If luxury and premium brands such as BMW or Lamborghini do not know the crisis, it is also thanks to the sale of their SUVs, with undeniable success.
For the record, the SUV is originally American, in the form of the Jeep Cherokee XJ, the very first SUV in automotive history. The SUV: Sport Utility Vehicle, is in fact a car halfway between a minivan and a 4×4. Often considered as the 4×4 of the cities, the SUV has a large capacity and presents a two-body shape.
A commercial success
Europeans love this type of vehicle, and that goes for the average household as well as the wealthiest customers. This trend has prompted more than one luxury brand to take up this golden goose, which is winning over many fans. In fact, last year, 45% of vehicles registered worldwide were SUVs, according to the Observatoire Cetelem de l’Automobile.
“In terms of the segment, the SUV is replacing the road car and becoming a key source of growth,” explains Philippe Houchois, an analyst at Jefferies.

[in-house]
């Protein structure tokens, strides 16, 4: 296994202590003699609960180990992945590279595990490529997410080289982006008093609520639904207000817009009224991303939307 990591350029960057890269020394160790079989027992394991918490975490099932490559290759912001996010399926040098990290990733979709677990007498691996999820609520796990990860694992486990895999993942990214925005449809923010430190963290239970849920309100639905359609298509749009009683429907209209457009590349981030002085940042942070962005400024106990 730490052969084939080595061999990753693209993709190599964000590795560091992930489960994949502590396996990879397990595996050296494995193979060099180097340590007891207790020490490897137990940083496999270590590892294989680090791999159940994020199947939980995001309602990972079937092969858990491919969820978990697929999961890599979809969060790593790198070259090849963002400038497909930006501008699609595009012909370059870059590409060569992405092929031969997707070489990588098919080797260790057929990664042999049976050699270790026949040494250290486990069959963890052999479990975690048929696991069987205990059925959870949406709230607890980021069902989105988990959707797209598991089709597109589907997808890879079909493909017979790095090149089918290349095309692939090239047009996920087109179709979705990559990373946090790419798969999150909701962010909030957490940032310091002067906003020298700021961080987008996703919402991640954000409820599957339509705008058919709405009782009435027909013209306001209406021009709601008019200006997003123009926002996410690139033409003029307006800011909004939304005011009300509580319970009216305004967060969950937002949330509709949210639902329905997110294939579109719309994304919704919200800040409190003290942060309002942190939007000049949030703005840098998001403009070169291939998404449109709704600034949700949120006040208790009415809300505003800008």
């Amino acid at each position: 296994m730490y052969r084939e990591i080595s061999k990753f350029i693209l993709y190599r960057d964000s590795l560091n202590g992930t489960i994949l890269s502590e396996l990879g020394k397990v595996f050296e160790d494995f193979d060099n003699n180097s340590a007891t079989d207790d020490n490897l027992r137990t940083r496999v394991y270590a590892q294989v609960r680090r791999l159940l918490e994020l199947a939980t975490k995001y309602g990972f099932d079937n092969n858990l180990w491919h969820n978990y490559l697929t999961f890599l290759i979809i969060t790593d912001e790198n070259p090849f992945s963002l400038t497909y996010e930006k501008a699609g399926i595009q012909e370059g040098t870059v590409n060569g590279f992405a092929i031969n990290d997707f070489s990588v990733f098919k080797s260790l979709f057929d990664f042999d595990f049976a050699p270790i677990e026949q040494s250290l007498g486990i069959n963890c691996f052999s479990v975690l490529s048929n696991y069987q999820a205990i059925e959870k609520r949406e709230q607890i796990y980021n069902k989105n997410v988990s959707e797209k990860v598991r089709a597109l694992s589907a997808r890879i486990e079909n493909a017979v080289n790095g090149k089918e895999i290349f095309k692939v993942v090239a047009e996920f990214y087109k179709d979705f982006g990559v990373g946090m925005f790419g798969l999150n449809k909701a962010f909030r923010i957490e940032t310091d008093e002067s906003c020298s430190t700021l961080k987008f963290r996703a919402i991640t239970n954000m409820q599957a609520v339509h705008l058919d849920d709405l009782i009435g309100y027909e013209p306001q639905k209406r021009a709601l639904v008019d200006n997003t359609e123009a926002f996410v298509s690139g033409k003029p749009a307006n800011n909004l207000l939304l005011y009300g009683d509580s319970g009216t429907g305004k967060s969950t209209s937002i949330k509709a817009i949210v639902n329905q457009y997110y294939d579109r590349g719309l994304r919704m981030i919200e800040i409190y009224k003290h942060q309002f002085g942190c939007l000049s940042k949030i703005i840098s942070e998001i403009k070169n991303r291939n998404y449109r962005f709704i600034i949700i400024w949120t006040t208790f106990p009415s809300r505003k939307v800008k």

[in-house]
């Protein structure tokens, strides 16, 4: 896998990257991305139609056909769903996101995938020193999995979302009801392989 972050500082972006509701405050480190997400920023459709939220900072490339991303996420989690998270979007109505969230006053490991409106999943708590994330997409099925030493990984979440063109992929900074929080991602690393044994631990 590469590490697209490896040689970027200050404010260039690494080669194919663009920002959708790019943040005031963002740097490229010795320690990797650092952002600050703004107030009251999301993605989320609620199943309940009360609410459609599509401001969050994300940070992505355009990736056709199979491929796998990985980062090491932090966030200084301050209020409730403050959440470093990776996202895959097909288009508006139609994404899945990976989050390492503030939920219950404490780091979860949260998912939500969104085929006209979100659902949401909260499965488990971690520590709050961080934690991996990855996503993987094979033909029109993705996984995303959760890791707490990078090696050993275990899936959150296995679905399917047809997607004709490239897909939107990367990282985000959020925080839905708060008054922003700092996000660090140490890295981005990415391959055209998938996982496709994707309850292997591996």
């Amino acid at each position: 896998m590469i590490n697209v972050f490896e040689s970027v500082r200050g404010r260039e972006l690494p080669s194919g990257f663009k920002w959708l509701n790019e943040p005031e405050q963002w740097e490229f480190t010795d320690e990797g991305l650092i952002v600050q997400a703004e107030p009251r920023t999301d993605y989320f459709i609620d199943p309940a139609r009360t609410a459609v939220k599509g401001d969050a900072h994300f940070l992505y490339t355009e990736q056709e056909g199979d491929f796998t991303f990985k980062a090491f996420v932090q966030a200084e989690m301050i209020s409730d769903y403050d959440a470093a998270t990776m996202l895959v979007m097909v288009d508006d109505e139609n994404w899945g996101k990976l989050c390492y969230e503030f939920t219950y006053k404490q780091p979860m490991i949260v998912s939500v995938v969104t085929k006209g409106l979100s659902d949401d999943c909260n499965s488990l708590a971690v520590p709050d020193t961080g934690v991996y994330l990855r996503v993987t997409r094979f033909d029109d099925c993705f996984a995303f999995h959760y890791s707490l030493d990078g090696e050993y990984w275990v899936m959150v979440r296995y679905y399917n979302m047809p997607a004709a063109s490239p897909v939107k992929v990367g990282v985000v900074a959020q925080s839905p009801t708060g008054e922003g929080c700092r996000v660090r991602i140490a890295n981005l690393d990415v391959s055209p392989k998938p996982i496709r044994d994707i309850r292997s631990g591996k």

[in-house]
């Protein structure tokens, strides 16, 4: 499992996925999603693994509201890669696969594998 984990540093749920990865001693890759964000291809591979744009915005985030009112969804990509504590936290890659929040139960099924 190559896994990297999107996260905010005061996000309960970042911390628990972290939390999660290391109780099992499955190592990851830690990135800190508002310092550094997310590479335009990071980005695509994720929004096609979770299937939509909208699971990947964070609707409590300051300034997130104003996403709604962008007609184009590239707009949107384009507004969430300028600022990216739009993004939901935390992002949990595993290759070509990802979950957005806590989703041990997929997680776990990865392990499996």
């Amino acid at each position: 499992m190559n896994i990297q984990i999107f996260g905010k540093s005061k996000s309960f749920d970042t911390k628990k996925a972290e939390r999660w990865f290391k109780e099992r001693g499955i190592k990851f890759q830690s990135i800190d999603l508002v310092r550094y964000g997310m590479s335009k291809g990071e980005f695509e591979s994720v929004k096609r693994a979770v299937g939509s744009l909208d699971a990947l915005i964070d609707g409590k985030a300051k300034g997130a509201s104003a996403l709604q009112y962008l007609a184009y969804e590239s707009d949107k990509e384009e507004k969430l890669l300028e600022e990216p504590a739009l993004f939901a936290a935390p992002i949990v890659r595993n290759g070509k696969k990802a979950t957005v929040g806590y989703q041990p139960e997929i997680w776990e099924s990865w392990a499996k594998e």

This is particularly true of Porsche, which sold 301,915 cars last year, including 27% of the Cayenne, the carmaker’s iconic SUV. Adding the Macan, this percentage rises to 56% of sales. Lamborghini has done the same, with the Urus accounting for almost 60% of the Italian brand’s sales last year. Premium brands are competing with inventiveness by releasing new models such as Audi, which offers no less than 13 SUV models on the market, or Mercedes with its G class, which led SUV sales last year with 7,566 sales, compared to 7,347 sales of the legendary Range Rover.
Luxury brands are getting in on the act
The luxury brands are not left out. If we know the famous Cayenne from Porsche, some brands have taken their time to consider the release of such models. And it is Ferrari that will launch in September with the Purosangue. The brand obviously wants to keep the Ferrari DNA, in a sporty and design model.
This choice is judicious because for luxury brands, these models, which replace sedans, guarantee comfortable margins. And if some brands like Lamborghini see the volume increase for the demand of SUVs, this is not the desire of Ferrari, which wants the sales of the Poursangue not to exceed 20% of total sales.
“At Lamborghini, the launch of the Urus has lowered revenue per unit but increased the margin,” comments Philippe Houchois. In 2017, before the Urus, Lamborghini had sold 3815 cars in one year and in 2021, a figure that more than doubled to 8405 cars, with a margin of more than 20% last year on each car sold.
Read also > Maserati returns to SUV success
Featured photos : © Audi